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    Prereqs are prereqs, so if you don't have the specified courses at your college that the graduate program requires, you might unfortunately have to take them elsewhere or once you start the grad program. Usually you'd need some basic science courses, which I am sure you could find at any school, along with things like Phonetics (perhaps found in a Linguistics department), Language Development (probably through psychology or education), Speech and Hearing Science (probably not easy to find if you don't have the major there, but maybe a course on acoustics could substitute?), Intro to Audiology (again, something you might have to find elsewhere), and Anatomy and Physiology of Speech and Hearing (maybe a general anatomy course could suffice.) You should check the school(s) you are applying to. Some don't have any prerequisites, so be sure to check!

    You should keep the syllabuses (syllabi?) of courses you have taken that could be considered as fulfilling the prerequisite requirements. Your program director or advisor will probably need to see them before waiving a requirement. In fact, even if you take a course with the exact title as the prerequisite, they might still want to see the syllabus just to make sure every topic was covered.

    Utah State and Longwood University (Virginia) offer prerequisites through distance learning (on-line).
    Last edited: Mar 9, 2012
  13. fivescrew

    fivescrew

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    So a pre-med Bio degree with a minor in Physics\Chemistry wouldn't suffice? That's interesting to note.
  14. rEliseMe

    rEliseMe

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    You'll probably be ahead of the curve for biological classes like Anatomy and Physiology of Hearing, but you'll still need the audiology intro class and some serious observation hours.

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  15. fivescrew

    fivescrew

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    Are those observation hours mandatory or vary by program? I've looked into about two dozen programs through their website and most are very slim on the details of what's required to get accepted. In fact, most make it seem like they'll take anyone with a decent GRE score.
  16. Kitska

    Kitska

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    Sure! The bio degree is great, and all the science background will make the technical part of audiology easy for you. But, yes, you may still need those other classes for some graduate programs.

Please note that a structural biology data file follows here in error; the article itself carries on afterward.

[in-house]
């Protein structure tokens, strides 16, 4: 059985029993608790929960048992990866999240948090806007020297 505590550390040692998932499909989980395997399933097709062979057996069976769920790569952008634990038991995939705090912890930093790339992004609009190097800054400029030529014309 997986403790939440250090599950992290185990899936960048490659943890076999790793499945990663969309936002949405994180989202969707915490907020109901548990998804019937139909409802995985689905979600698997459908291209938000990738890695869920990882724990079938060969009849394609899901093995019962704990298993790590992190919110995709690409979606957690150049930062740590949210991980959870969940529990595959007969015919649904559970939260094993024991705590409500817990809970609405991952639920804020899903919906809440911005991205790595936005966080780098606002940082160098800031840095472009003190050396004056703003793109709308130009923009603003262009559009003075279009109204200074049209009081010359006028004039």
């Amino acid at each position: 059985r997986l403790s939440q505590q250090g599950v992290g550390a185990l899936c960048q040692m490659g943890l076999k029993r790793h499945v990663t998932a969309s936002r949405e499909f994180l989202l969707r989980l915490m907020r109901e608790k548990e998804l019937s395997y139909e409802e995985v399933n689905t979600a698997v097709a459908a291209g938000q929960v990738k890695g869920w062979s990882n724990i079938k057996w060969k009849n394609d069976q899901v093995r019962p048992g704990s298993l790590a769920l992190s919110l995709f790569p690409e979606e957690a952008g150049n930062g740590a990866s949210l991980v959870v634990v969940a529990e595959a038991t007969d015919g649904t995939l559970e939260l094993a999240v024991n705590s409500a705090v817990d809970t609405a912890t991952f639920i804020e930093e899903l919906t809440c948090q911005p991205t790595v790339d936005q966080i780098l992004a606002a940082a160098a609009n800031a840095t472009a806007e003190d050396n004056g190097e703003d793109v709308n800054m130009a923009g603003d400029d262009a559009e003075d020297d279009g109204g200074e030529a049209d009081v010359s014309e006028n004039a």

But I would not say you need "serious" observation hours -- you can usually get these (it's 25 hours, I think) in your first semester of a grad program without much of a dent in your graduate student patient contact hours, of which you will need something like 1800, probably 1000-1200 of which you earn in the 4th year anyway. People who came into the grad program I am in without observation hours (one person came from a great CSD program but just forgot to record them!!) earned them easily in the first semester. If you want to earn them beforehand, there may be an audiologist near you that would let you observe.
  17. rEliseMe

    rEliseMe

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    I meant it more from the perspective of preparedness as opposed to just meeting the application requirements. Without those classes and observation hours, as basic as they are, you will be at a disadvantage.

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  18. Kitska

    Kitska

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    Yes, and I definitely think with the observation hours, it helps to know what you will be getting into. There is a huge patient counseling component to audiology that I think one would miss without the observation hours.

    I have a non-CSD science background. The thing I did find, however, is that even though I took those prerequisite courses, a lot of the same information, especially in anatomy, hearing science, and language development was repeated, starting from a basic level, in grad school. If I had not taken the prereqs but was barred from graduating with my AuD, I would be very annoyed at having to go back and take them after successfully completing the graduate courses. This is not true for every prerequisite. I did not encounter much phonetics in grad school, though I think it is important for audiologists to know. And Intro to Audiology was useful as a prereq too -- my first graduate audiology course really launched right in assuming prior knowledge.
  19. rEliseMe

    rEliseMe

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    I guess that's a difference in programs, then. My professors have spent, if any, very minimal time reviewing basic concepts.

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  20. Kitska

    Kitska

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    Or, you never know, maybe I had really good and in-depth prerequisite courses...:)
  21. fivescrew

    fivescrew

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    Did you take those during your undergrad or after? Would it look bad to the admissions people if you took some of those courses online?
  22. Kitska

    Kitska

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    Way after undergrad. Waaaay after. I took them all online. And I got in to my first choice school.

    But one thing to keep in mind about why it might be good to take a class or classes in-person is you will be able to get to know the professor better, and that person may serve as a recommendation letter writer for you. It's less likely that a professor you took an on-line course from would.
    Last edited: Mar 10, 2012